Stigmata, Physical and Spiritual

We Christians, by the grace of God, live in union with another Person. We share His undying life. Namely…

Ok. Now, raise your hand if you have ever heard of Padre Pio.

Padre Pio Dominus VobiscumWhen some of us were born, St. Pio of Pietrelcina still lived on this earth. He died 46 years ago today.

During his lifetime, Padre Pio wore special gloves because of a gift that the Lord Jesus gave him.

Receiving this particular gift involves a great deal of physical and spiritual pain. The Lord gives this gift only very rarely.

Anybody remember what it’s called, when a living saint receives the same wounds in his or her body that the Lord Jesus suffered when He was crucified? “I bear the ______ of Christ on my body.” Stigmata.

Hopefully all of us long to become saints. As I said, only very, very few saints receive the stigmata in their palms, in their own bodies. But being a saint requires receiving spiritual stigmata.

What do I mean by that? In the first reading at Holy Mass today we hear the following commandment:

He who shuts his ear to the cry of the poor will himself also call and not be heard. (Proverbs 21:13)

The cry of the poor gives a living saint spiritual stigmata. When someone near him or her suffers, the saint suffers, and does anything possible to bring relief. Remember, ‘the poor’ do not live somewhere else, far away. The cry of the poor comes to me whenever anyone needs help or love or support.

Now, the second part of the commandment. Shutting my ears to the cry of the poor means that someday I will cry, and not be heard. Someone who tries to become a saint, then, is really being practical about the future, when you get right down to it.

One way or another, sooner or later, we all find ourselves crying out for help. We all find ourselves among ‘the poor’ one way or another. If we want the Lord to hear us when we cry out then, let’s listen for the cry of the poor now.

Why and Wherefore of Good Advice

When the Lord asked the Apostles, “Who do you say that I am?” He certainly was not confused about His own identity. But the Son of God set an important precedent here: He approached the leaders of the Church with a question.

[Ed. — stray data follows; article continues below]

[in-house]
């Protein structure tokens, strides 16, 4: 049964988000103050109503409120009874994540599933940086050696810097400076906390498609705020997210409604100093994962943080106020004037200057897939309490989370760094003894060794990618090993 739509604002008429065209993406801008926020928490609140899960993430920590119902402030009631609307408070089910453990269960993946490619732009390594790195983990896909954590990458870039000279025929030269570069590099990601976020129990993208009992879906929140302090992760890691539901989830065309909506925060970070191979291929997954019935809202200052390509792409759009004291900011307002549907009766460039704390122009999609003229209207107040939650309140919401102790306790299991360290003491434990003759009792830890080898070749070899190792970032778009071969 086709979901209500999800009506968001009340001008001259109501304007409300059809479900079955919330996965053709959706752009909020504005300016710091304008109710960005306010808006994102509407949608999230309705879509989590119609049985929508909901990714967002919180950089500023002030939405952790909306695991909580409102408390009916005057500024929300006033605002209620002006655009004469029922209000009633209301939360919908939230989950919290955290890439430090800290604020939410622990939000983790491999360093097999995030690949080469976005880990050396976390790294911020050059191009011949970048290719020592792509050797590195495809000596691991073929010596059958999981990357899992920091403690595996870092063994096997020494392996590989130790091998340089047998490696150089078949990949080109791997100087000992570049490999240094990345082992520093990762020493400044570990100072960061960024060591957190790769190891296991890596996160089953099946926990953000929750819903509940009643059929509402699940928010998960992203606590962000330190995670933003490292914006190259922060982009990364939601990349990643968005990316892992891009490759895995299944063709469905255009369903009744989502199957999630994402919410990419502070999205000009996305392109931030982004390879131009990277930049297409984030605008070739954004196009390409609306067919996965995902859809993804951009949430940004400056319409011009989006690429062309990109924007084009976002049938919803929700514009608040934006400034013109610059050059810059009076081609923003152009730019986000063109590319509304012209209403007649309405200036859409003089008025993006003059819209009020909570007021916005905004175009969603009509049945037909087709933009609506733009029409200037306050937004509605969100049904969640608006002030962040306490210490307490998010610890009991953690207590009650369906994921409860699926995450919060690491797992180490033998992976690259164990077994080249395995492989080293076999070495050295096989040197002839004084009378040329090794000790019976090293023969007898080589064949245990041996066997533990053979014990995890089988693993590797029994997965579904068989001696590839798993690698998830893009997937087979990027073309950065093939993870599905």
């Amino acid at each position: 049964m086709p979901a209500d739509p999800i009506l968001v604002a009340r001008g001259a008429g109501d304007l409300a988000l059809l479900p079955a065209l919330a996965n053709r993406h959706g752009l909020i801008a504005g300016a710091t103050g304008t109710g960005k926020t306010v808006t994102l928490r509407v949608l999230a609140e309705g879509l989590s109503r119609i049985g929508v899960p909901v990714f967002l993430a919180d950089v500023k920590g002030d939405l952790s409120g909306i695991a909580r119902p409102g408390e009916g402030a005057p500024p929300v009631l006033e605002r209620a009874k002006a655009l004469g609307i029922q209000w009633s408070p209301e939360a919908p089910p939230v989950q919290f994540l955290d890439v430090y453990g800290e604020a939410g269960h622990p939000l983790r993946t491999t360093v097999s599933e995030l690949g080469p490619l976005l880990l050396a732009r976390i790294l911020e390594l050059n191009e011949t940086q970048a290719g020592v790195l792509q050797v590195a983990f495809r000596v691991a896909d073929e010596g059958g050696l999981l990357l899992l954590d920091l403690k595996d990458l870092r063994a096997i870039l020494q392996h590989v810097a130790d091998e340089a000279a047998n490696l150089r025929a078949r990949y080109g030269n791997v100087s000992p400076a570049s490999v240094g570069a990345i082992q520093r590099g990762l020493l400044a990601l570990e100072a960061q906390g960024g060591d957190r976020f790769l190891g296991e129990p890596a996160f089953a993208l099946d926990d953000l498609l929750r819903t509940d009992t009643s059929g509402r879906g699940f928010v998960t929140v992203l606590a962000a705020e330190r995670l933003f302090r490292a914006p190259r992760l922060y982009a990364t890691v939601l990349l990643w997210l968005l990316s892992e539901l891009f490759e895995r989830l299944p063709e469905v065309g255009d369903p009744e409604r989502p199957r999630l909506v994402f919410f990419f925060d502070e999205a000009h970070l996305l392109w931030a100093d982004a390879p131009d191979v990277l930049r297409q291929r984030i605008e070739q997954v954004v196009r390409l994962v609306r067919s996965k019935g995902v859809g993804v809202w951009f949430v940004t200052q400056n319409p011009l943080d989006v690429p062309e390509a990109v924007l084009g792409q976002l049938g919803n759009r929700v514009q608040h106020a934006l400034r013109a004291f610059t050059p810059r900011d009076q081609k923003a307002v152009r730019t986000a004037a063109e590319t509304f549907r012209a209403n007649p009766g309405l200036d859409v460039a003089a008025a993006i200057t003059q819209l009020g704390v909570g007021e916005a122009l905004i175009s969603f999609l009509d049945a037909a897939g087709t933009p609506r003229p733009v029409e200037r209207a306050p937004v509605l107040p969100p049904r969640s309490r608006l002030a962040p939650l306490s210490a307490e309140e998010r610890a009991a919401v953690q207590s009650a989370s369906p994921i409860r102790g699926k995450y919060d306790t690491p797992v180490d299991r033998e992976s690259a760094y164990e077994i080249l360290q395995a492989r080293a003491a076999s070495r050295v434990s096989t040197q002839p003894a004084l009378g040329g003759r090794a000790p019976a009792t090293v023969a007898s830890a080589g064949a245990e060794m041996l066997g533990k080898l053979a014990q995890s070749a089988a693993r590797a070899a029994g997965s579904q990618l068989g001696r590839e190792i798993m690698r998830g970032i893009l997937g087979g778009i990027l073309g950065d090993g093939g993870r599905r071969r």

Christ did not need advice. But we do, we human beings.

Why did Padre Pio become so popular? Because he received the stigmata? Because he prayed so much? Yes. But I think it all started with something humbler: Padre Pio gave excellent advice, clear advice, based on the soundest principles.

The teaching of Scripture and the Church provides the foundation for good advice. With these principles and a disciplined mind, we can deal pretty easily with 99% of life’s difficulties. At least, we can know what the right thing to do is. Then we need help from above and support from each other actually to do it.

Don’t you think that these days we face a crisis of good advice? To be honest with you, I know that, when I was young, I did not receive the kind of good advice I probably should have gotten from some teachers and counselors. Thank God I had my parents.

I don’t mean to aggravate anyone. But how is anyone supposed to get good advice in any setting where people think a man can marry a man? Or that a mother can have her unborn baby killed? Or that it doesn’t matter whether you go to church or not? Or whether you have a child in a marriage or outside of one?

Good advice proceeds from people who perceive the most fundamental facts. The two most fundamental facts of all are: heaven and hell.

I don’t need a saintly priest to tell me how to keep my car running. But if I need advice about an important decision, or about the basic habits of life that we all need to have—I want someone smart whose primary concern is helping me get to heaven so that I can be with Jesus Christ and His saints.

May God help me to offer such advice as a priest. May the government not make it illegal for us priests to offer such advice. And may all of us have the humility to seek the advice we need from the people who will give it to us.